I'm in Atlanta for Governing's 2009 Managing Performance conference. It's always great to come to these things and meet individuals who are truly committed to improving the way government works for citizens.
I got to sit in on one of the pre-conference workshops this afternoon, and I wanted to share one great tidbit I heard from one of the speakers, Bill Bott, the former deputy CIO of Missouri and now a private sector management consultant.
Bill was underscoring a point I've heard before at this conference (and at Governing's Managing Technology conferences): Technology alone isn't going to fix your problems.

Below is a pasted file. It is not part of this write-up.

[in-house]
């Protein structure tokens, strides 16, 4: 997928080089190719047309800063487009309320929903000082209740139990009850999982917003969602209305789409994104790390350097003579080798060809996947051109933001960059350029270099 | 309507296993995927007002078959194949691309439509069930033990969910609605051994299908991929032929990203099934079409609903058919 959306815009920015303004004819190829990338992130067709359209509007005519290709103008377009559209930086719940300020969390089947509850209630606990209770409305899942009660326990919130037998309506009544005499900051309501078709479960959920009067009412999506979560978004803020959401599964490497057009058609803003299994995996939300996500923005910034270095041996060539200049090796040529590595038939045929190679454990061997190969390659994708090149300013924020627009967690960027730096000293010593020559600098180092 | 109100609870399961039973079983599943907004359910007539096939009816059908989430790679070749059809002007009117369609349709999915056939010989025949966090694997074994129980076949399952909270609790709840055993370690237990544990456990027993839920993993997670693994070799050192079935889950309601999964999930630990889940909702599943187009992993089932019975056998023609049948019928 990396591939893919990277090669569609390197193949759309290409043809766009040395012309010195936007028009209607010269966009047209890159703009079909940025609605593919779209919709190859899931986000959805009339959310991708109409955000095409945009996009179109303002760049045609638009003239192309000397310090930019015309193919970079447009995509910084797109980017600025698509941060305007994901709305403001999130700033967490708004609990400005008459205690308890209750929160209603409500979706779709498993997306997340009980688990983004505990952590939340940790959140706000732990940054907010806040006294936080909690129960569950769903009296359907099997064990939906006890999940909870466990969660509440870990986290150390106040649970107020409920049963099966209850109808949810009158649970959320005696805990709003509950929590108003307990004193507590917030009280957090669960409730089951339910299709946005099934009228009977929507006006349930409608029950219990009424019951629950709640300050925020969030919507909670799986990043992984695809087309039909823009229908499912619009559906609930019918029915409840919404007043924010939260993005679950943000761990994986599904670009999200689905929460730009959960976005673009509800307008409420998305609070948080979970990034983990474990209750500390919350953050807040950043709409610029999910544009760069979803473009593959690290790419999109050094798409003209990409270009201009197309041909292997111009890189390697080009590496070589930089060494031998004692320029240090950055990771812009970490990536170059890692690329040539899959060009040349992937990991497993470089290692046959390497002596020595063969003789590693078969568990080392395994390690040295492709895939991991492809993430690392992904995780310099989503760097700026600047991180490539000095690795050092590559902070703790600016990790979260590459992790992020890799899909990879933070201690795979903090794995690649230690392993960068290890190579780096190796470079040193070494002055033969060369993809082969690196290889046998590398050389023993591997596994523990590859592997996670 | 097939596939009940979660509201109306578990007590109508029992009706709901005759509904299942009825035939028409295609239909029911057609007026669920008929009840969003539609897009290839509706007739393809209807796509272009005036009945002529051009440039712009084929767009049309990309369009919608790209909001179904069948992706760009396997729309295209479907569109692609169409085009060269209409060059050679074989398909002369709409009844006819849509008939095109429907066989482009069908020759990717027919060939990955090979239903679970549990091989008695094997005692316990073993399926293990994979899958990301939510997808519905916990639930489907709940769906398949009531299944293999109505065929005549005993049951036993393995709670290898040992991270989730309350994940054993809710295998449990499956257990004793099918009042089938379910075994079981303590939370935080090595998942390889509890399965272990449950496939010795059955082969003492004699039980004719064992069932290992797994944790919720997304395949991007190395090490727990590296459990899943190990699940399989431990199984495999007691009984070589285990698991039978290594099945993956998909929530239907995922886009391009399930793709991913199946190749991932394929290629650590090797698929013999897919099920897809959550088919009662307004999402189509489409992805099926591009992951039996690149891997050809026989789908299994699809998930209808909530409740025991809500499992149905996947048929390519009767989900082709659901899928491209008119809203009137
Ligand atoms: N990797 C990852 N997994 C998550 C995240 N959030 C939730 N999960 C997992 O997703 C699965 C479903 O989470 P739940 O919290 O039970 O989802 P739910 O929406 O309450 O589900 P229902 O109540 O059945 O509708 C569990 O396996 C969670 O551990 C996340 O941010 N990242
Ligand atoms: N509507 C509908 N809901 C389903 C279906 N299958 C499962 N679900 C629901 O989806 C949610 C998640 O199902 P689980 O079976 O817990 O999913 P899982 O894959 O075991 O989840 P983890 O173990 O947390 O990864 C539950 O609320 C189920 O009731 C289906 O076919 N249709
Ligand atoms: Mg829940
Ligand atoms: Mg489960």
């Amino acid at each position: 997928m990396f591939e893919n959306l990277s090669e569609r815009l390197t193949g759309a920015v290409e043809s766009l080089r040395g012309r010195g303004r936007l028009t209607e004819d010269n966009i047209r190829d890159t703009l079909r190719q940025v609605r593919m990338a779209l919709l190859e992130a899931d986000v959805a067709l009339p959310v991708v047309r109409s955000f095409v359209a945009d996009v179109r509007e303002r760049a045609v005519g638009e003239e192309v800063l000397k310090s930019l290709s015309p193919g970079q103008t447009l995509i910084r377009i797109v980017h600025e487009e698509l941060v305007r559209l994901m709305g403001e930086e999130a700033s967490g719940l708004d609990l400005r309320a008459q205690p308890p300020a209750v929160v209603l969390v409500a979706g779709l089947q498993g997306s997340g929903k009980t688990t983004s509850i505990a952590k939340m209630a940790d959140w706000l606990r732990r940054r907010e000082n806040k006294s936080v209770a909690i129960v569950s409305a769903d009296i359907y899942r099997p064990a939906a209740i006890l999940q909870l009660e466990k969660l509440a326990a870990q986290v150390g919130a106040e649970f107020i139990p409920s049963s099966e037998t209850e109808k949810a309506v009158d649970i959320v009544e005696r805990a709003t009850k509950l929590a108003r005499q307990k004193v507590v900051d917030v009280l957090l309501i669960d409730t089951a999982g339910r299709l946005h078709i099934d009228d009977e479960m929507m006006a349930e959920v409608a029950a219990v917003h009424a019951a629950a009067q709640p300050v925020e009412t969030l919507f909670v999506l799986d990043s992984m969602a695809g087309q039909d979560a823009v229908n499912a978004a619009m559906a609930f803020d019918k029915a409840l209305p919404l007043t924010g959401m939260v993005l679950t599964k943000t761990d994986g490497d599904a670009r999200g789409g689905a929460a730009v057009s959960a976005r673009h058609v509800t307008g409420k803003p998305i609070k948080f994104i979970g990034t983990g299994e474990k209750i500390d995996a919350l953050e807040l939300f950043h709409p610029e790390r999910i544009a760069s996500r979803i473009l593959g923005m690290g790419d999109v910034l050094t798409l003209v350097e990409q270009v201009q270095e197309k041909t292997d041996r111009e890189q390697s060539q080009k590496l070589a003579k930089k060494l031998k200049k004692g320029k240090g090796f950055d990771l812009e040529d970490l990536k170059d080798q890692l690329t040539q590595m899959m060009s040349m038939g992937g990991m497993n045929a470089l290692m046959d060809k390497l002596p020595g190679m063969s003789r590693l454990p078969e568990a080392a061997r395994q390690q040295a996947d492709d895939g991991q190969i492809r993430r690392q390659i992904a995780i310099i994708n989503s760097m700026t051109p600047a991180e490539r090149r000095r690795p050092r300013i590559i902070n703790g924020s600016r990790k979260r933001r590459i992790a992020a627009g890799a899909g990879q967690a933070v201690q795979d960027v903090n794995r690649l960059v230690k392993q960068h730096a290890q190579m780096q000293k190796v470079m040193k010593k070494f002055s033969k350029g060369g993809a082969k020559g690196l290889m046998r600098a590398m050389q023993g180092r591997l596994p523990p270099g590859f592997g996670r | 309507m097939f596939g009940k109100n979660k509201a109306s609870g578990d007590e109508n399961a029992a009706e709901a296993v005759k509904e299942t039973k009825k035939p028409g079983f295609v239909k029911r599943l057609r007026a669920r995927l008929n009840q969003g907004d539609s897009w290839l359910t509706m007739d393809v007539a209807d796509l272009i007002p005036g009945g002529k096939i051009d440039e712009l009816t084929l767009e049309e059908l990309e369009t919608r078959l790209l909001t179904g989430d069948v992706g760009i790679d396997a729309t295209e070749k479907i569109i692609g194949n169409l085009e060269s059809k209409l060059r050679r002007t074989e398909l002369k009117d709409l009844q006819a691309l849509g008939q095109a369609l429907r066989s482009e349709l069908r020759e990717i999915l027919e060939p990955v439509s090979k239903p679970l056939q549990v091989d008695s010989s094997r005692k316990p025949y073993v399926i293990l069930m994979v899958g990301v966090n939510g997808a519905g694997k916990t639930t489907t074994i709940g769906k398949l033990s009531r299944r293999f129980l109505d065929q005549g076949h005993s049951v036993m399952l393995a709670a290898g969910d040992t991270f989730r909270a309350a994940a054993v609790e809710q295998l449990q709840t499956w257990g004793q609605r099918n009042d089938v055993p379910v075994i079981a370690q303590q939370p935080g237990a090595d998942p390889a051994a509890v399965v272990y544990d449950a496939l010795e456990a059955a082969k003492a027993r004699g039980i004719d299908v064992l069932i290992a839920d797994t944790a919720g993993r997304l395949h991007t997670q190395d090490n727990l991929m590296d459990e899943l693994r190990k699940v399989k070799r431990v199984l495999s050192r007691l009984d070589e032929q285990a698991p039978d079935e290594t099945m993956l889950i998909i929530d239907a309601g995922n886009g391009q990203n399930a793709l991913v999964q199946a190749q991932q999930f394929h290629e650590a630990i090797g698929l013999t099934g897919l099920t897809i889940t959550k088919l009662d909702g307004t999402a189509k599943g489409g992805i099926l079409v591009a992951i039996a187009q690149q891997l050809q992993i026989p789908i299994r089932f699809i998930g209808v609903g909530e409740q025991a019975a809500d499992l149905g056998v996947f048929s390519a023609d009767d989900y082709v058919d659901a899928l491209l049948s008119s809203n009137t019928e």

But Bill laid it out in the clearest way I've heard yet: "Eliminate, consolidate and then automate." You've got to streamline your processes and consolidate extraneous parts of your system before you ever think about turning to IT. Otherwise, you're simply automating a faulty system. It's bad IT.
"Technology isn't the answer, because technology typically isn't the problem," Bott said. "It can be part of the solution, but it's not going to be the solution itself."
Much more to come, but I thought that was a great thought worth sharing: Eliminate, consolidate, THEN automate.